Professional Learning Networks or Personal Learning Networks are not ‘new’, but have grown exponentially, with the world wide web. Whereas, it used to be mostly face-to-face networking to grow professionally now it is global through the availability of technology.
Last year, I was able to visit a school in Finland through reaching out on Twitter with my hashtag @jackie_child. Just recently I have been able to share that contact with two educators who are now connecting with that school and will be visiting…the power of Twitter! I have since heard that they did visit!
People need ‘people’, we learn from each other, whether it’s a work colleague, friend, teacher, lecturer, neighbour, stranger, authors, actors, film makers ….anyone! With the availability of social media and other networks through technology, everyone has an opportunity to grow as an individual. This, of course, is invaluable as an educator. PLN’s support the development of pedagogy which leads to the improvement of student learning outcomes.
I’ve been fortunate to work with Dr Sarah Prestridge at Griffith University, who is a huge advocate for PLN’s and has written many papers, articles and researched into the benefits of educators using PLN’s. During a trimester at Griffith University as part of the course “Preparing to Teach in a Digital Classroom”, Sarah included an online course which she co-investigated called PLN’s For Educators: Novice to Experts. The 4th year pre-service cohort in the course participated and responded on Microsoft Teams to analyse, understand and dig deeper into their use of such platforms as Twitter and Facebook to build a virtual network.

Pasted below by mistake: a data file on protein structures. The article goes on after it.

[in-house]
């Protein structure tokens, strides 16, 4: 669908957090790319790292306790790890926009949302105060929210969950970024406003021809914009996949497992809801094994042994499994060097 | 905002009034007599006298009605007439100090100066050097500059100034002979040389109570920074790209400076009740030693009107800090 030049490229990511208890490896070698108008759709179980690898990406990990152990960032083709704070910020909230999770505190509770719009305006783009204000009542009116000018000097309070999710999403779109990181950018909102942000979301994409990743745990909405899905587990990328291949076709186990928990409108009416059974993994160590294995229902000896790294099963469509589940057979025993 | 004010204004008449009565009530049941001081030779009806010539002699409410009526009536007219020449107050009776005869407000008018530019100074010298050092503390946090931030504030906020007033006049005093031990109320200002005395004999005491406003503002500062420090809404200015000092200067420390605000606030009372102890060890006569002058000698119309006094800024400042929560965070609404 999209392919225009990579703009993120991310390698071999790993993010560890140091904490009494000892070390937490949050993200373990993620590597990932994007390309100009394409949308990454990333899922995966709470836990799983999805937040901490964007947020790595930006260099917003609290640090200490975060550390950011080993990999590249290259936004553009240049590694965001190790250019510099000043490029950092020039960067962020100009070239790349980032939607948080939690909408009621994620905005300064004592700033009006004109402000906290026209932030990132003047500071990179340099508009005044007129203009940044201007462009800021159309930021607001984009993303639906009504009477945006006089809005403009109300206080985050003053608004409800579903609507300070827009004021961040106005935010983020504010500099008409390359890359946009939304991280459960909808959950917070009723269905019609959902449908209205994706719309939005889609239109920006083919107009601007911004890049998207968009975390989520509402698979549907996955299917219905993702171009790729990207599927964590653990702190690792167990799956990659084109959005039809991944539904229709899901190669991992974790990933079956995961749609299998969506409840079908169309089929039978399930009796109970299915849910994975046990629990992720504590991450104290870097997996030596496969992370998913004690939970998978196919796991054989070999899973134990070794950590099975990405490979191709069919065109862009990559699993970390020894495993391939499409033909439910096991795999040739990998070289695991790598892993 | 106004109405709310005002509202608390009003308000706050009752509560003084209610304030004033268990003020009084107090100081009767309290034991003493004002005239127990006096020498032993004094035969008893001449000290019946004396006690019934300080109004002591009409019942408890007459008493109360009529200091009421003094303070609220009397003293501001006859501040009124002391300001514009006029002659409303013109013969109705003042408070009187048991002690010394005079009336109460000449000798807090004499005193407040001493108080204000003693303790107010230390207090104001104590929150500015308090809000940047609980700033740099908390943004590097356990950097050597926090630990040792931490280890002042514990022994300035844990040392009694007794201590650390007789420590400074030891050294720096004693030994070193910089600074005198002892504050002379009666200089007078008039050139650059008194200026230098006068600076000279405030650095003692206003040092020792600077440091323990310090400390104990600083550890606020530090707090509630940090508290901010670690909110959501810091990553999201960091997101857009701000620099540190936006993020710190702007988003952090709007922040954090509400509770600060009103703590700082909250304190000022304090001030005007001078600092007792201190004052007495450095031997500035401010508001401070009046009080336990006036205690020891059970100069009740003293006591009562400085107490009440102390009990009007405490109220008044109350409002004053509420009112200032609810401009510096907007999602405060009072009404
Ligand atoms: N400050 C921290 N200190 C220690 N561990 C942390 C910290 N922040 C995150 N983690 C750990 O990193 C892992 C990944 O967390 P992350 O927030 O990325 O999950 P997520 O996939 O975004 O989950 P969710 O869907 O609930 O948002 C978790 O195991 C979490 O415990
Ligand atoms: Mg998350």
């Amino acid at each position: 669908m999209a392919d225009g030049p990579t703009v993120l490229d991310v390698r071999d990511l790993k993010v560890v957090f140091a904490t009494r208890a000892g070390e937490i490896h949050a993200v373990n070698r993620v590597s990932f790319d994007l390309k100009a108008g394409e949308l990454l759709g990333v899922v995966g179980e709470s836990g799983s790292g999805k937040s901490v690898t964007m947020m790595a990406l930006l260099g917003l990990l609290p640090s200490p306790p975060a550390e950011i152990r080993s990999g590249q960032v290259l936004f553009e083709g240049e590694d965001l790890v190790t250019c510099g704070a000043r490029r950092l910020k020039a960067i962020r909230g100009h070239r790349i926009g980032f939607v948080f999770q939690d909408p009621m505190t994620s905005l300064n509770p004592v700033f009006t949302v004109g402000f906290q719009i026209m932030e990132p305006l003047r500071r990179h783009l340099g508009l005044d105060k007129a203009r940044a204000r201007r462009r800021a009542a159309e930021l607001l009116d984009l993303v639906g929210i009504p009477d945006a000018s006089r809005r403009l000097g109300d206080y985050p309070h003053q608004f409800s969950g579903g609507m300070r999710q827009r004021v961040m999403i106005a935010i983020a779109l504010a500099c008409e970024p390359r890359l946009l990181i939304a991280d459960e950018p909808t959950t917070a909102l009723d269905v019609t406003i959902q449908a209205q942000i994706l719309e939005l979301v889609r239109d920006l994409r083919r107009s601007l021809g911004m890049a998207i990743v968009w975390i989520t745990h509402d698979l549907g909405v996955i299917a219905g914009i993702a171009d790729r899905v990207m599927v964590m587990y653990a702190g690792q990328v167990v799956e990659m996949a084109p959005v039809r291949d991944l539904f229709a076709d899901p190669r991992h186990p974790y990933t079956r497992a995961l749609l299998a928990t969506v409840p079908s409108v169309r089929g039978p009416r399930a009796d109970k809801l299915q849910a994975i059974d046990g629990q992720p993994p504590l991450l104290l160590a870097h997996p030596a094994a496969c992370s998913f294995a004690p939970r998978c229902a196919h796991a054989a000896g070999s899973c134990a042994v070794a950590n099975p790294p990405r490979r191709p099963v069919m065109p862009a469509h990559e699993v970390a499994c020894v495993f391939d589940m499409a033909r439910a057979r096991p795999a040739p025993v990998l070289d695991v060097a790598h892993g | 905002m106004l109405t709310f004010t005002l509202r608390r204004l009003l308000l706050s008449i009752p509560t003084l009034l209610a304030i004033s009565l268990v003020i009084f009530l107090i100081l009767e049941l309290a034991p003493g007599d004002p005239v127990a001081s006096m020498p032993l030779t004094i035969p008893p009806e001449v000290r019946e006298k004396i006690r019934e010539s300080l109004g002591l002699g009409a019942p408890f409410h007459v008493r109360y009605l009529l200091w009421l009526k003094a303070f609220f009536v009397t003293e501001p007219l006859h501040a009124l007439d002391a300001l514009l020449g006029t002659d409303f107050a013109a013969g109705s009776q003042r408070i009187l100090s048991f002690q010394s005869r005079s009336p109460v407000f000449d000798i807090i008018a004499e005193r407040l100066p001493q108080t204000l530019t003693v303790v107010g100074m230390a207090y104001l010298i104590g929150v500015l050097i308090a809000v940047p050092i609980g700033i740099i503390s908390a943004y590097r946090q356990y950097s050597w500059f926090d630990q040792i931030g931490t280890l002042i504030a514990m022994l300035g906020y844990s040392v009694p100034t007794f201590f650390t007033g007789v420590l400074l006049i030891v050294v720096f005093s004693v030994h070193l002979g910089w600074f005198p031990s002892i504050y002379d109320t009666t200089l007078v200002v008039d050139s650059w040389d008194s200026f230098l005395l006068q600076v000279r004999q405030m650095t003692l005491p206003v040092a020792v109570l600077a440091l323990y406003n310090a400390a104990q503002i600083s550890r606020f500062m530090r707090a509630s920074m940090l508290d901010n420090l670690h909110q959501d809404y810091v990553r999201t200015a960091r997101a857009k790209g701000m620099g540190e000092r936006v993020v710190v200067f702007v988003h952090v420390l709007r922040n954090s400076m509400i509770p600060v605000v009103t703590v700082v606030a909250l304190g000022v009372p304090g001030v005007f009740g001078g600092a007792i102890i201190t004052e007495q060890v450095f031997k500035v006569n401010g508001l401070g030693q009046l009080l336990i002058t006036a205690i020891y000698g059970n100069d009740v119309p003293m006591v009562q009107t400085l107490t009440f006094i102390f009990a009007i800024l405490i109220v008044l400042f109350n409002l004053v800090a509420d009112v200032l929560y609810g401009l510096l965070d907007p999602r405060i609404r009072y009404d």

It was pleasing to see how many students developed as educators as they reached out to educators and experts in other fields to grow as professionals. An example can be seen in the image.
Many years ago, as Deputy Principal, I encouraged teachers to visit other schools; to look around the classrooms, talk to the children and teachers, source ideas and methods which could be adapted to suit their own toolbox.
Now, of course, with platforms like Pinterest, Twitter, Face Book, Blogs, Instagram and so many more, teachers can grab, share, adapt and discuss pedagogy and learning experiences. We are all life long learners and more and more with global connections through the internet, we are able to select and direct our own interests and passions.
We are, like our students (given the right environment), ‘Self-Directed Learners’.
I support social media as a wonderful PLN tool…..if you haven’t ventured that way yet, I encourage you to give it a go in 2020!
Linkedin Jacqueline Child